The game of making one King be taken instead of another. You will have half a King of Hearts [i.e. the top half of the card cut in half], and you will place it over the head of any other King of the cards and with your two second fingers you will cover the border of the half King, but the half King is with the head towards the ground [i.e. so that the “third” will not naturally grab it by the head]; and showing it in the face of the third, say to him, which King is this? Everyone will say, the King of Hearts. Making him grab him by the feet, he will think he is taking the King of Hearts and will take another King which you will have placed under the half King of Hearts.

The game of sticking the tip of a knife into a card which a third will have taken out. You will have a deck of cards all of one sort, that is, all aces or all kings or whatever other sort you want, and in front of the deck there are two different cards to make it clear that the cards are not all of one sort, and you will tell a third person to take out one card and then after taking it out to put it in the deck, and shuffle without looking in the deck, and after he has shuffled you will take the cards back into your hand by telling the third person to put the tip of the knife inside the deck, so that he will place it on the back of the card that he has taken out, and having put it [the knife] in the deck which, due to everything being of one sort, he cannot put it in another place, and it is a most beautiful game.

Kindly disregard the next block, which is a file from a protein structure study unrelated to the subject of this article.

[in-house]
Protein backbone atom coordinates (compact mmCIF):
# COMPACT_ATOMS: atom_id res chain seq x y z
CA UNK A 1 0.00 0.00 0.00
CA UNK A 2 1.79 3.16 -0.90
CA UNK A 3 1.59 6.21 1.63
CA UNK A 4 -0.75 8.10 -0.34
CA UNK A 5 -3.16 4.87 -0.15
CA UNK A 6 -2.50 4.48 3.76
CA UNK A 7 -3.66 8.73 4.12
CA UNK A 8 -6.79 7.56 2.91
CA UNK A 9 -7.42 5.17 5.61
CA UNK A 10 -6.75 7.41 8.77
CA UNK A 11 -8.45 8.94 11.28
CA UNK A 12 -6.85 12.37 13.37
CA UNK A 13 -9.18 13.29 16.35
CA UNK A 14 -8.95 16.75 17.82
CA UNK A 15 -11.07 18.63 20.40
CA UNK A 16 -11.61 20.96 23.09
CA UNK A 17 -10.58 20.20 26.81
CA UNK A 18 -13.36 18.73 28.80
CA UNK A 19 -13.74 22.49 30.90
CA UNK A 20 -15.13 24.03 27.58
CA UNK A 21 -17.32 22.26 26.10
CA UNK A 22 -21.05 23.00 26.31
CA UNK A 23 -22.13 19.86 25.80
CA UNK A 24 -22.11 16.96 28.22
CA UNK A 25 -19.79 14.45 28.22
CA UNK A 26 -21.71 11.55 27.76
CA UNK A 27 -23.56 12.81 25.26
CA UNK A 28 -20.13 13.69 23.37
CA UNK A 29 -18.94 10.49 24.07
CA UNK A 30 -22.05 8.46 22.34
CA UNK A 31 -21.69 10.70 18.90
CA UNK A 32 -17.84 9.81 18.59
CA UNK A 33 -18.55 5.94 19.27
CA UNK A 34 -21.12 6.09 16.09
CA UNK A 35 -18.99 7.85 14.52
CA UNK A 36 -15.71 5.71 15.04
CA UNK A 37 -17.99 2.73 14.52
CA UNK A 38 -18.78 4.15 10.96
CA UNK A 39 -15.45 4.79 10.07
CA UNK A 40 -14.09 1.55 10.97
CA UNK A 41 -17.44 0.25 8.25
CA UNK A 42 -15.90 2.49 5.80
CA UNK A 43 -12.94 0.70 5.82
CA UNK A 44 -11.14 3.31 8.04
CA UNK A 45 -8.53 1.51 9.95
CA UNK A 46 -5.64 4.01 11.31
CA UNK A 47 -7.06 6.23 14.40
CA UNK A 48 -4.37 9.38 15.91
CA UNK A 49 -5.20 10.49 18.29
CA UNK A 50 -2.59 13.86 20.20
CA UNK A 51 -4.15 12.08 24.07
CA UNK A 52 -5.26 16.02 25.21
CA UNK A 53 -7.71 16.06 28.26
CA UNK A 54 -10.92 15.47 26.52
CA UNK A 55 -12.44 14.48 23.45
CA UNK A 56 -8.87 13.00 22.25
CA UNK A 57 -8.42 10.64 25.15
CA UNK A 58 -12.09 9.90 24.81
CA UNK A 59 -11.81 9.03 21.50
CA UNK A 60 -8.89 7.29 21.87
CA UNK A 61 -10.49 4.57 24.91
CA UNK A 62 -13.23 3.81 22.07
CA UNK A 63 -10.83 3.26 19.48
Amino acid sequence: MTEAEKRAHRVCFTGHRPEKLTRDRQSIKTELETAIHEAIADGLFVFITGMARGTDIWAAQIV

The game of showing a deck of cards, there not being any primiera or accompanied cards and then shuffling the cards and having the third person cut and place the cards 4 by 4 on the table in two parts five sets of 4 by 4 [i.e., 2 rows, 5 piles, 4 cards per pile] and revealing then the cards will be 10 primieras of 4 things each. You must first select the 10 primieras, that is, all the 4 aces, the 4 twos, the 4 threes, the 4 fours, the 4 fives, the 4 sixes, the 4 sevens, the 4 Jacks, the 4 Queens, and the 4 Kings dividing them into two sets, and then you will begin to take a card for a primiera of whichever side you want, one on top of the other as long as there are cards that, looking in the deck, there will be no primiera stacked together, by letting whoever wants cut the cards, and then starting from the bottom, in each of the 2 things, you put the cards one by one as you did the first time, 10 primieras will come out, and it's a most beautiful game. [It appears that a primiera here includes a four-card hand of four of a kind, usually called a “chorus,” as well as one with all four suits. If so, perhaps he means that the deck, after being shuffled, should be arranged so that it forms two half-decks five fours of a kind each. He has omitted that the fours of a kind all have to follow the same order of suits; the trick won't work otherwise. Then, if each half-deck is cut by the “third” and dealt into five piles of four, dealing from the bottom of the deck as the writer says, each pile will have four cards in all four suits.]